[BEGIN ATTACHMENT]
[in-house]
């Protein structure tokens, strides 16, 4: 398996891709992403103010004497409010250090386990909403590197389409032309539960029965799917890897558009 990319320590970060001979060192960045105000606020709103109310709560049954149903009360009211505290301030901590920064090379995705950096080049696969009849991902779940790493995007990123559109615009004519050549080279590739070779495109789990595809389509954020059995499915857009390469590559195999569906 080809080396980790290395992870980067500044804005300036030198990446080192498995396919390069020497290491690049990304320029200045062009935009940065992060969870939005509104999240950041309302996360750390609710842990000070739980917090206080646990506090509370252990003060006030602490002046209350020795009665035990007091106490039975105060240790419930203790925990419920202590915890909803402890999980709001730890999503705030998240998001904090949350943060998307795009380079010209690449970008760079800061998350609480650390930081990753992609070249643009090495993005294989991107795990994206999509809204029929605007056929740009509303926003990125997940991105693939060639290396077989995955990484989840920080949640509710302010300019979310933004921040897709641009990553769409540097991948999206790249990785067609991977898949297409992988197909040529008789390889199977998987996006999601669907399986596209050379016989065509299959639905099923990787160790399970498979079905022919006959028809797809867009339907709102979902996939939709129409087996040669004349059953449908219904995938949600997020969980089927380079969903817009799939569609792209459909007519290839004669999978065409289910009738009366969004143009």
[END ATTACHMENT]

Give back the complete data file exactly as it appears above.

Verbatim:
[in-house]
């Protein structure tokens, strides 16, 4: 398996891709992403103010004497409010250090386990909403590197389409032309539960029965799917890897558009 990319320590970060001979060192960045105000606020709103109310709560049954149903009360009211505290301030901590920064090379995705950096080049696969009849991902779940790493995007990123559109615009004519050549080279590739070779495109789990595809389509954020059995499915857009390469590559195999569906 080809080396980790290395992870980067500044804005300036030198990446080192498995396919390069020497290491690049990304320029200045062009935009940065992060969870939005509104999240950041309302996360750390609710842990000070739980917090206080646990506090509370252990003060006030602490002046209350020795009665035990007091106490039975105060240790419930203790925990419920202590915890909803402890999980709001730890999503705030998240998001904090949350943060998307795009380079010209690449970008760079800061998350609480650390930081990753992609070249643009090495993005294989991107795990994206999509809204029929605007056929740009509303926003990125997940991105693939060639290396077989995955990484989840920080949640509710302010300019979310933004921040897709641009990553769409540097991948999206790249990785067609991977898949297409992988197909040529008789390889199977998987996006999601669907399986596209050379016989065509299959639905099923990787160790399970498979079905022919006959028809797809867009339907709102979902996939939709129409087996040669004349059953449908219904995938949600997020969980089927380079969903817009799939569609792209459909007519290839004669999978065409289910009738009366969004143009």